The Keller Court also stated:

Ultimately, the purpose of the reliability requirement "is to make certain an expert, whether basing testimony upon professional studies or personal experience, employs in the courtroom the same level of intellectual rigor that characterizes the practice of an expert in the field." Kumho Tire Co. v. Carmichael, 526 U.S. 137, 152, 119 S.Ct. 1167, 143 L.Ed.2d 238 (1999). As such, the "focus must be solely on principles and methodology, not on the conclusions they generate." Paoli II, 35 F.3d at 744. I must examine the expert's conclusions to determine whether they reliably follow from the facts known to the expert and the methodology used. Heller v. Shaw Industries, Inc., 167 F.3d 146, 153 (3d Cir.1999). "A court may conclude that there is simply too great a gap between the data and the opinion proffered." Gen. Elec. Co. v. Joiner, 522 U.S. 136, 146, 118 S.Ct. 512, 139 L.Ed.2d 508 (1997). "While a litigant has to make more than a prima facie showing that his expert's methodology is reliable ... 'the evidentiary requirement of reliability is lower than the merits standard of correctness.' " Pineda, 520 F.3d at 247 (quoting Paoli II, 35 F.3d at 744). I have significant latitude both in deciding "how to test an expert's reliability" and in deciding "whether or not the expert's relevant testimony is reliable." Kumho, 526 U.S. at 152, 119 S.Ct. 1167. The " 'inquiry envisioned by Rule 702 is ... a flexible one.' " Pineda, 520 F.3d at 248 (quoting Daubert, 509 U.S. at 594, 113 S.Ct. 2786).

If an expert's testimony rests on "good grounds ... it should be tested by the adversary process-competing expert testimony and active cross-examination-rather than excluded from jurors' scrutiny for fear that they will not grasp its complexities or satisfactorily weigh its inadequacies." United States v. Mitchell, 365 F.3d 215, 244 (3d Cir.2004); Robinson, 2007 WL 2571447, at *5. "A party confronted with an adverse expert witness who has sufficient, though perhaps not overwhelming, facts and assumptions as the basis for his opinion can highlight those weaknesses through effective cross-examination." Mitchell, 365 F.3d at 244 (quoting Stecyk v. Bell Helicopter Textron, Inc., 295 F.3d 408, 414 (3d Cir.2002)). Vigorous cross-examination, as Professor Wigmore noted, is "beyond any doubt the greatest engine ever invented for discovery of truth." Watkins v. Sowders, 449 U.S. 341, 349 n. 4, 101 S.Ct. 654, 66 L.Ed.2d 549 (1981) (citing 5 J. Wigmore, Evidence § 1367, p. 32 (J. Chadbourn rev. 1974)); see also Fed.R.Evid. 702 (advisory committee notes) (citing Daubert, 509 U.S. at 595, 113 S.Ct. 2786).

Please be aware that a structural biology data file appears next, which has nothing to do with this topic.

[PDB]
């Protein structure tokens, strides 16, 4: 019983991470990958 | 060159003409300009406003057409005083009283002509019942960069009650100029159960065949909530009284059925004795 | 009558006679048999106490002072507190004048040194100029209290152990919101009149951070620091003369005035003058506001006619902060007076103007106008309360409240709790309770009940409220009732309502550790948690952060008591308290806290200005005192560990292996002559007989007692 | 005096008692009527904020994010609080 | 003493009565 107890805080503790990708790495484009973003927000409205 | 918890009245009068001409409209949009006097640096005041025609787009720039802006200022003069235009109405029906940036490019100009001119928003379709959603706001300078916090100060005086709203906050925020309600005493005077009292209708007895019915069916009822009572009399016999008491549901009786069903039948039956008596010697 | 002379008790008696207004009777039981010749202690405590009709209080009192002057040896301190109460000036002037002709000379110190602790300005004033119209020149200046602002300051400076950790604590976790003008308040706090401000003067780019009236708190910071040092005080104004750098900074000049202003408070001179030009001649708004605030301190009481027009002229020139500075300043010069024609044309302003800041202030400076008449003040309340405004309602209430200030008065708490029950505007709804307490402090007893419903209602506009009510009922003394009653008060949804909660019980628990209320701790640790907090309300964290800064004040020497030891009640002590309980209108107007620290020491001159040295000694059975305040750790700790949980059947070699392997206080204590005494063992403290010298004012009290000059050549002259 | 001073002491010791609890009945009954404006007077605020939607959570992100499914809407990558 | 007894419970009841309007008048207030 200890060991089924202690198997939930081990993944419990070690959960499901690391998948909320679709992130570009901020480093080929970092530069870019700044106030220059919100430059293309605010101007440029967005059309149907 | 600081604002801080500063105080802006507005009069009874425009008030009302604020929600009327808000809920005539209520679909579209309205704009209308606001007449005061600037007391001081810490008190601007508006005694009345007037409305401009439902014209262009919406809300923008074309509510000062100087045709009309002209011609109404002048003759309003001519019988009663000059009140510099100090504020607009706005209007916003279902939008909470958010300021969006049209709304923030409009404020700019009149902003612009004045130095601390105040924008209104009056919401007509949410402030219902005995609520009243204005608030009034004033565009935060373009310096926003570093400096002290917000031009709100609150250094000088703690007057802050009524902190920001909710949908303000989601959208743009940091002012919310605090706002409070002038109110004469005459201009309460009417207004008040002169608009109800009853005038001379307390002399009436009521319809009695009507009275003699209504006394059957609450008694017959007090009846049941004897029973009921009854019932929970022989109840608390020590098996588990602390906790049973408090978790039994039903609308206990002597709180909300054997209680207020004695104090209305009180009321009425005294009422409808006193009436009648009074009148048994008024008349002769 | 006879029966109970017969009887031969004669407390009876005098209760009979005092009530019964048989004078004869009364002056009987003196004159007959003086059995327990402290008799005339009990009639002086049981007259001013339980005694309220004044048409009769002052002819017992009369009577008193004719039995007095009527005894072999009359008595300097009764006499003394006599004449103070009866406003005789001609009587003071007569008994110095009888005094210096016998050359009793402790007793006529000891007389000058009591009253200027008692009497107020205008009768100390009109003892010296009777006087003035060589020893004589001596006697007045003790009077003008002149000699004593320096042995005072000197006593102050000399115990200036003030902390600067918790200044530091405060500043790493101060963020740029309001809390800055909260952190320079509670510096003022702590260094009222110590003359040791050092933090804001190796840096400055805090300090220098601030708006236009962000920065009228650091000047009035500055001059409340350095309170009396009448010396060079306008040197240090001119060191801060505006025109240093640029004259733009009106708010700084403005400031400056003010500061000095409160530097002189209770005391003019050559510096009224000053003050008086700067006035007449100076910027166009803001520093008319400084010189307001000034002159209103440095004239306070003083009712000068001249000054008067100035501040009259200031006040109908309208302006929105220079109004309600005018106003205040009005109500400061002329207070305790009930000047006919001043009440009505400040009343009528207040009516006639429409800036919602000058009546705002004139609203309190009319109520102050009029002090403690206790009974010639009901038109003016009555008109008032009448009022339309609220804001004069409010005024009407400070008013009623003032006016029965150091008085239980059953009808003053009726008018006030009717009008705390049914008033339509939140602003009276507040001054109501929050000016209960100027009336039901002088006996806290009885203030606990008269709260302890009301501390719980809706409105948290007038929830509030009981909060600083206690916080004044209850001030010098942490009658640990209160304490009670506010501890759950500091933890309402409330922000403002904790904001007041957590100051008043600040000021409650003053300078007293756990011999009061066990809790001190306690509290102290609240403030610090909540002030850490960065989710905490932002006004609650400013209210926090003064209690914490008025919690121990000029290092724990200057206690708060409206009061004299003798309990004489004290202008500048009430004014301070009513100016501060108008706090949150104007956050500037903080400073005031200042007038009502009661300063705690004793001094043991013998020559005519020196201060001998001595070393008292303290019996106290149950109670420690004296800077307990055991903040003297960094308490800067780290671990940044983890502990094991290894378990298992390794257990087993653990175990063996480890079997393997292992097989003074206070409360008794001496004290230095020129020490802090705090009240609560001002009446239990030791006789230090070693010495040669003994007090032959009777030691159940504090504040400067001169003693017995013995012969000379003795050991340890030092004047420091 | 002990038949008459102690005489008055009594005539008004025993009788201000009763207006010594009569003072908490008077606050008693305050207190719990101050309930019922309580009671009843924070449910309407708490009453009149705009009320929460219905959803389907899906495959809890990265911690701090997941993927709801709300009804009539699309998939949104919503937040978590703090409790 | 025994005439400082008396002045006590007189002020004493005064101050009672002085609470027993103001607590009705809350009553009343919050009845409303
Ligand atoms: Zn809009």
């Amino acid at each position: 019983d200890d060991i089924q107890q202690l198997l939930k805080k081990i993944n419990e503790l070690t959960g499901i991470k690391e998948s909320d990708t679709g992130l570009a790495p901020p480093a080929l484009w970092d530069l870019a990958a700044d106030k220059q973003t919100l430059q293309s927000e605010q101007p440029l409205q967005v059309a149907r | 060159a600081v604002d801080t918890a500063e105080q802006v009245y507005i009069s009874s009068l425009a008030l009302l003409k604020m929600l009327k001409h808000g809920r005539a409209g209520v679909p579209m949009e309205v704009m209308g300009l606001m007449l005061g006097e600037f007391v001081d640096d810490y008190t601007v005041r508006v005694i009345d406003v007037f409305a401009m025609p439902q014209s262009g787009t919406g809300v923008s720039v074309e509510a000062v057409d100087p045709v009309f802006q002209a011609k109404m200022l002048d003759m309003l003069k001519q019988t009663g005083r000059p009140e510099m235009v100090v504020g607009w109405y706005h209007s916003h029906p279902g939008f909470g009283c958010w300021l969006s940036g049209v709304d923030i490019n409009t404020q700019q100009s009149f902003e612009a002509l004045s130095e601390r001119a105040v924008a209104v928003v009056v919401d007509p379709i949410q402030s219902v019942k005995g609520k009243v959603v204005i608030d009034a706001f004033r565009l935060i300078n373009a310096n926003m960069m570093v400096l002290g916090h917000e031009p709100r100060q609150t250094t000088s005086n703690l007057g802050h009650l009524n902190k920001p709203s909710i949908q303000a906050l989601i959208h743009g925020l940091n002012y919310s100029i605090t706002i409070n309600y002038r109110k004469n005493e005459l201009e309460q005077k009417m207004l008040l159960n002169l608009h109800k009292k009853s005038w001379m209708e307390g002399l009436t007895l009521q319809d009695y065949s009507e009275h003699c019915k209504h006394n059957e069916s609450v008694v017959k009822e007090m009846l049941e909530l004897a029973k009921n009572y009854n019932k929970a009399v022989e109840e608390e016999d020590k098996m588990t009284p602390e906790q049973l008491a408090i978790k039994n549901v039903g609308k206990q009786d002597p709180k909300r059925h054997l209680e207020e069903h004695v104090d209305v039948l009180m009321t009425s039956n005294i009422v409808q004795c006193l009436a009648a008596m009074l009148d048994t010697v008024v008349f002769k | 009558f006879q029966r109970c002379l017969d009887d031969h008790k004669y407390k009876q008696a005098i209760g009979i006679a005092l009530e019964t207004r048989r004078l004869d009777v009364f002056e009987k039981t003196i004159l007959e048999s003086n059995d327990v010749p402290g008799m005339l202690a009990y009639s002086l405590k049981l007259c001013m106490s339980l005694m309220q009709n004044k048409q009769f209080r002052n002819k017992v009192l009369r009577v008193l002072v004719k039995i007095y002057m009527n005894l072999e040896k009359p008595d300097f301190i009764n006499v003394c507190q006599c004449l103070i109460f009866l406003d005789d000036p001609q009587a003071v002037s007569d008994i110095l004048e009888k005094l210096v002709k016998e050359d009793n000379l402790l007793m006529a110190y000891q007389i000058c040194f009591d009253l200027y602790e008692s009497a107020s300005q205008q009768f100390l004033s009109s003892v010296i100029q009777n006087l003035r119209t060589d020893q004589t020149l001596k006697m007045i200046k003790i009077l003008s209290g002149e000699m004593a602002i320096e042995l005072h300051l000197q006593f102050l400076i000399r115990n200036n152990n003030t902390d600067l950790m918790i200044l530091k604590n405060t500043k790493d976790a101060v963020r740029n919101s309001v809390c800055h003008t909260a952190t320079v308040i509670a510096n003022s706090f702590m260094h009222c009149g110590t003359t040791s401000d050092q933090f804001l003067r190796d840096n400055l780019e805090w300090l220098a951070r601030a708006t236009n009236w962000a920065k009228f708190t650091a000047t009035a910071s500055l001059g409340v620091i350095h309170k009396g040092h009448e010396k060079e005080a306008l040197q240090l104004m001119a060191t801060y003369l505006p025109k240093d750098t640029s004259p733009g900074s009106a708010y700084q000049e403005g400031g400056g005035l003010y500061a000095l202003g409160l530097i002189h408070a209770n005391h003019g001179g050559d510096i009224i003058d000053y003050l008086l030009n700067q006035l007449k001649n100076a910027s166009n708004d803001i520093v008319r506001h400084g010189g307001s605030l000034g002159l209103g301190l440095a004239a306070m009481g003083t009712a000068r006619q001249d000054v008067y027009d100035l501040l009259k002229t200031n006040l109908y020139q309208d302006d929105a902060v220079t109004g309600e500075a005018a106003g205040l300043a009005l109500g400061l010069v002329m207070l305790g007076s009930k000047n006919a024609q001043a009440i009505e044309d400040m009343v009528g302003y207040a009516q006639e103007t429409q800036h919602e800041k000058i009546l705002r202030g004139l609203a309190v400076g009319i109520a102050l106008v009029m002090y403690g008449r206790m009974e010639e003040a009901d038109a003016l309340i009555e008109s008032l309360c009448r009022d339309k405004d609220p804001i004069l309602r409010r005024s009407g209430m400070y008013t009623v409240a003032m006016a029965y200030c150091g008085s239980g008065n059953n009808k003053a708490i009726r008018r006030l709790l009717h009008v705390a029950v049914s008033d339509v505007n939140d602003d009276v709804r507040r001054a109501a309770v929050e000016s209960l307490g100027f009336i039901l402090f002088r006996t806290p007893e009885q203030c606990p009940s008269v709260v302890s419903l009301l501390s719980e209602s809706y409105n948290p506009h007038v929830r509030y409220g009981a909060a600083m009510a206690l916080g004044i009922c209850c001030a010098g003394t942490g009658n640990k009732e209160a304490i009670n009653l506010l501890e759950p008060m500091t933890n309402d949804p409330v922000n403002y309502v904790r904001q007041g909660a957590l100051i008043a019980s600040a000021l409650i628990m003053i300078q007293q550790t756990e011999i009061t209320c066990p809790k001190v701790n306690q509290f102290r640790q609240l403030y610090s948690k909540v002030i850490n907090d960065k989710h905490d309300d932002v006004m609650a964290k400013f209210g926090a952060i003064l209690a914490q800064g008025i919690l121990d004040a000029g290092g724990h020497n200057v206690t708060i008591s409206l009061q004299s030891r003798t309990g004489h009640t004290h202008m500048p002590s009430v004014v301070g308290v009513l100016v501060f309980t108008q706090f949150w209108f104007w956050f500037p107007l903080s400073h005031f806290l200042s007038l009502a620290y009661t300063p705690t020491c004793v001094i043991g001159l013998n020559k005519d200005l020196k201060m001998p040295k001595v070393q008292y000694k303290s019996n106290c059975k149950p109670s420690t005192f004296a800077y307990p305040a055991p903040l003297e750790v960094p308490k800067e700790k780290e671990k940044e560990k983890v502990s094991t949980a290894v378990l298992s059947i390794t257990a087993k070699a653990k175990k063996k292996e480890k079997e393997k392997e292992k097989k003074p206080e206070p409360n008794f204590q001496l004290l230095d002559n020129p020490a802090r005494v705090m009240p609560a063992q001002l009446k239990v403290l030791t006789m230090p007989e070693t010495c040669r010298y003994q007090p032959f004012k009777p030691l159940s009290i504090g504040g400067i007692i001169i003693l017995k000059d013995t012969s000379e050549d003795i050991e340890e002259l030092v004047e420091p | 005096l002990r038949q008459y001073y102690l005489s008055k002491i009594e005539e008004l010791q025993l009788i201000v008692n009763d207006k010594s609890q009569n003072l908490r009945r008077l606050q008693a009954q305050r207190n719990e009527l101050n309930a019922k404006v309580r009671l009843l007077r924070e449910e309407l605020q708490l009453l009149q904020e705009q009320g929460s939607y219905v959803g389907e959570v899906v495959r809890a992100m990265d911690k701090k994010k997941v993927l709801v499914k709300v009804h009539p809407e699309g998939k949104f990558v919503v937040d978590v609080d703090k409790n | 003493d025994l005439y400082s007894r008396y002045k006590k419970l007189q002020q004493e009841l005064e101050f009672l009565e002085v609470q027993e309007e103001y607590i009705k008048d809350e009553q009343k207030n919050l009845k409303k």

Id. at 676.

Finally, "[i]n addition to the "good grounds" requirement, in a diversity case such as this, state rules on the degree of certainty required of an expert's opinion apply. In Pennsylvania, a doctor can [offer] an opinion [only] if he or she can do so with a reasonable degree of medical certainty." Heller, 167 F.3d at 153 n. 4 (citing Paoli II, 35 F.3d at 750-52)." Id.

Dr. Sullivan is the expert orthopaedic surgeon expert witness proffered by Plaintiffs for trial. He has issued an expert report and he has been deposed, in Quebec, for trial on January 13, 2009. (Doc. 52, Ex. A). He speaks, reads and understands both French and English.*fn5 Dr. Sullivan was not a treating physician of either Plaintiff. Rather, he was retained only as an expert medical witness for purposes of trial.

Defendant has objected to the testimony of Dr. Sullivan and it seeks to preclude his entire trial deposition testimony from being heard by the jury. Alternatively, Defendant seeks to preclude portions of Dr. Sullivan's trial deposition testimony it deems inadmissible under FRE 703 and 803(6). (Doc. 52).*fn6